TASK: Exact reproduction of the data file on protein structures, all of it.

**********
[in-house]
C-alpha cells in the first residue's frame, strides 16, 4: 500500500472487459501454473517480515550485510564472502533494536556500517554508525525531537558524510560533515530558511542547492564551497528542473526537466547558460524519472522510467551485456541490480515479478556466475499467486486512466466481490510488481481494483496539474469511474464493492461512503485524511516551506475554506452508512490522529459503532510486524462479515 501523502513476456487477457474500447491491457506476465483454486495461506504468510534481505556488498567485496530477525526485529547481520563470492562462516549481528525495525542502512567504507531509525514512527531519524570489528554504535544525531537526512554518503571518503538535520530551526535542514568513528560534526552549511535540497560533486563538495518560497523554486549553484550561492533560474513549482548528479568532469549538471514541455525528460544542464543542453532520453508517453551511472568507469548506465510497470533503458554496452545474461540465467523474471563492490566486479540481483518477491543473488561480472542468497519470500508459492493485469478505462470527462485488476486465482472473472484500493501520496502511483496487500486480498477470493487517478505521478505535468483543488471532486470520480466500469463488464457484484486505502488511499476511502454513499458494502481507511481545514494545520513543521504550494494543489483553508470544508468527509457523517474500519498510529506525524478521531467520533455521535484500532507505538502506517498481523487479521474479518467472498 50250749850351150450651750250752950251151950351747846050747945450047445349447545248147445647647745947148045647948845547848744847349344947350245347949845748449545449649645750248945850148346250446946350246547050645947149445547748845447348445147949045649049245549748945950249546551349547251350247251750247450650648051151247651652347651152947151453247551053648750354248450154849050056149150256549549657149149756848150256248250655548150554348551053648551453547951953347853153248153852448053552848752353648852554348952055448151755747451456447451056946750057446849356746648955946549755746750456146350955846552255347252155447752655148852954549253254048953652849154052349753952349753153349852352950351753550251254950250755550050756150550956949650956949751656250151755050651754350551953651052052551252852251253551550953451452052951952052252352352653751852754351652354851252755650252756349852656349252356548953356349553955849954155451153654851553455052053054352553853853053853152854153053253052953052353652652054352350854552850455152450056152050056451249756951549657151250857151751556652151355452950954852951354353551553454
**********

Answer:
[in-house]
C-alpha cells in the first residue's frame, strides 16, 4: 500500500472487459501454473517480515550485510564472502533494536556500517554508525525531537558524510560533515530558511542547492564551497528542473526537466547558460524519472522510467551485456541490480515479478556466475499467486486512466466481490510488481481494483496539474469511474464493492461512503485524511516551506475554506452508512490522529459503532510486524462479515 501523502513476456487477457474500447491491457506476465483454486495461506504468510534481505556488498567485496530477525526485529547481520563470492562462516549481528525495525542502512567504507531509525514512527531519524570489528554504535544525531537526512554518503571518503538535520530551526535542514568513528560534526552549511535540497560533486563538495518560497523554486549553484550561492533560474513549482548528479568532469549538471514541455525528460544542464543542453532520453508517453551511472568507469548506465510497470533503458554496452545474461540465467523474471563492490566486479540481483518477491543473488561480472542468497519470500508459492493485469478505462470527462485488476486465482472473472484500493501520496502511483496487500486480498477470493487517478505521478505535468483543488471532486470520480466500469463488464457484484486505502488511499476511502454513499458494502481507511481545514494545520513543521504550494494543489483553508470544508468527509457523517474500519498510529506525524478521531467520533455521535484500532507505538502506517498481523487479521474479518467472498 50250749850351150450651750250752950251151950351747846050747945450047445349447545248147445647647745947148045647948845547848744847349344947350245347949845748449545449649645750248945850148346250446946350246547050645947149445547748845447348445147949045649049245549748945950249546551349547251350247251750247450650648051151247651652347651152947151453247551053648750354248450154849050056149150256549549657149149756848150256248250655548150554348551053648551453547951953347853153248153852448053552848752353648852554348952055448151755747451456447451056946750057446849356746648955946549755746750456146350955846552255347252155447752655148852954549253254048953652849154052349753952349753153349852352950351753550251254950250755550050756150550956949650956949751656250151755050651754350551953651052052551252852251253551550953451452052951952052252352352653751852754351652354851252755650252756349852656349252356548953356349553955849954155451153654851553455052053054352553853853053853152854153053253052953052353652652054352350854552850455152450056152050056451249756951549657151250857151751556652151355452950954852951354353551553454